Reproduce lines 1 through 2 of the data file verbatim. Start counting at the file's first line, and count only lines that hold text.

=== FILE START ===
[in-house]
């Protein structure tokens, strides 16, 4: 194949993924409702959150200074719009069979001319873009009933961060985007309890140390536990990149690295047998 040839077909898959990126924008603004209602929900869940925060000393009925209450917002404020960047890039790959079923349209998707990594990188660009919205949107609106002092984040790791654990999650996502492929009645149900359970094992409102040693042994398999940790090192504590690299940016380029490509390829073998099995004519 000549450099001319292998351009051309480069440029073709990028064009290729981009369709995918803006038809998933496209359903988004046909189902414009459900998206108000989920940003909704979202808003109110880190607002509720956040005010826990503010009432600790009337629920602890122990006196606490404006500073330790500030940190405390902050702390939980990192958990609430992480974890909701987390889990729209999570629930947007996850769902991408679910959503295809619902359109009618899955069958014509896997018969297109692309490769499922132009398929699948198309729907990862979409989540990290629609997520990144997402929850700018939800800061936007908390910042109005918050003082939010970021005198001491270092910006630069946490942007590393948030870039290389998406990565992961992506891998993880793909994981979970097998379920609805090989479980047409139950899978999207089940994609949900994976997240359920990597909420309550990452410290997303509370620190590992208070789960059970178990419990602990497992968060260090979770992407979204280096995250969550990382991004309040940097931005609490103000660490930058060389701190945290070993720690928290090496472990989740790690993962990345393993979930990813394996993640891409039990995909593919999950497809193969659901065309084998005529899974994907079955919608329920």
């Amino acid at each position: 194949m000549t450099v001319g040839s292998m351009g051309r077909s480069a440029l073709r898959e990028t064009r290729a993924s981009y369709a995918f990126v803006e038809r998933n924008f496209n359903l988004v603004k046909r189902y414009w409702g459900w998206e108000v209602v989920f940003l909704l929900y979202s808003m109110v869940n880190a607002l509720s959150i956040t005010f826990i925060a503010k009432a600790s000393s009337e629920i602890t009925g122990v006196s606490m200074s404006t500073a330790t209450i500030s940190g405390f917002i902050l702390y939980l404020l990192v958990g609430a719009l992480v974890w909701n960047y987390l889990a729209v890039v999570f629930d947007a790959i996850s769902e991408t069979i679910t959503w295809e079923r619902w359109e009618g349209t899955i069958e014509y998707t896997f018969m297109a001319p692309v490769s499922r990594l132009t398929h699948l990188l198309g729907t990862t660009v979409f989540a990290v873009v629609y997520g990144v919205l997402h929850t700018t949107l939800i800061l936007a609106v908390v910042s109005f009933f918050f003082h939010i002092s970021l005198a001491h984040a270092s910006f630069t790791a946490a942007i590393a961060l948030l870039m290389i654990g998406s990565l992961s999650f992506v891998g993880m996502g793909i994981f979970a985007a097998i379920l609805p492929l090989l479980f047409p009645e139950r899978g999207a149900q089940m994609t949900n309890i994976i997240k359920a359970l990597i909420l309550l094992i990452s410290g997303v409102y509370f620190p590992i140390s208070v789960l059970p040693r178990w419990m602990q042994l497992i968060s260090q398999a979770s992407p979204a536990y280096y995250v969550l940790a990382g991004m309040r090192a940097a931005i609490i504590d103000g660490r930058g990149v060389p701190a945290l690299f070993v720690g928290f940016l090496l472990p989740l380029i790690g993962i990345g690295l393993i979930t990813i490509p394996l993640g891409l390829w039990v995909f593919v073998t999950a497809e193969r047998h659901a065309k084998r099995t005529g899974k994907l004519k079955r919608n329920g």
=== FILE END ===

[in-house]
């Protein structure tokens, strides 16, 4: 194949993924409702959150200074719009069979001319873009009933961060985007309890140390536990990149690295047998 040839077909898959990126924008603004209602929900869940925060000393009925209450917002404020960047890039790959079923349209998707990594990188660009919205949107609106002092984040790791654990999650996502492929009645149900359970094992409102040693042994398999940790090192504590690299940016380029490509390829073998099995004519 000549450099001319292998351009051309480069440029073709990028064009290729981009369709995918803006038809998933496209359903988004046909189902414009459900998206108000989920940003909704979202808003109110880190607002509720956040005010826990503010009432600790009337629920602890122990006196606490404006500073330790500030940190405390902050702390939980990192958990609430992480974890909701987390889990729209999570629930947007996850769902991408679910959503295809619902359109009618899955069958014509896997018969297109692309490769499922132009398929699948198309729907990862979409989540990290629609997520990144997402929850700018939800800061936007908390910042109005918050003082939010970021005198001491270092910006630069946490942007590393948030870039290389998406990565992961992506891998993880793909994981979970097998379920609805090989479980047409139950899978999207089940994609949900994976997240359920990597909420309550990452410290997303509370620190590992208070789960059970178990419990602990497992968060260090979770992407979204280096995250969550990382991004309040940097931005609490103000660490930058060389701190945290070993720690928290090496472990989740790690993962990345393993979930990813394996993640891409039990995909593919999950497809193969659901065309084998005529899974994907079955919608329920």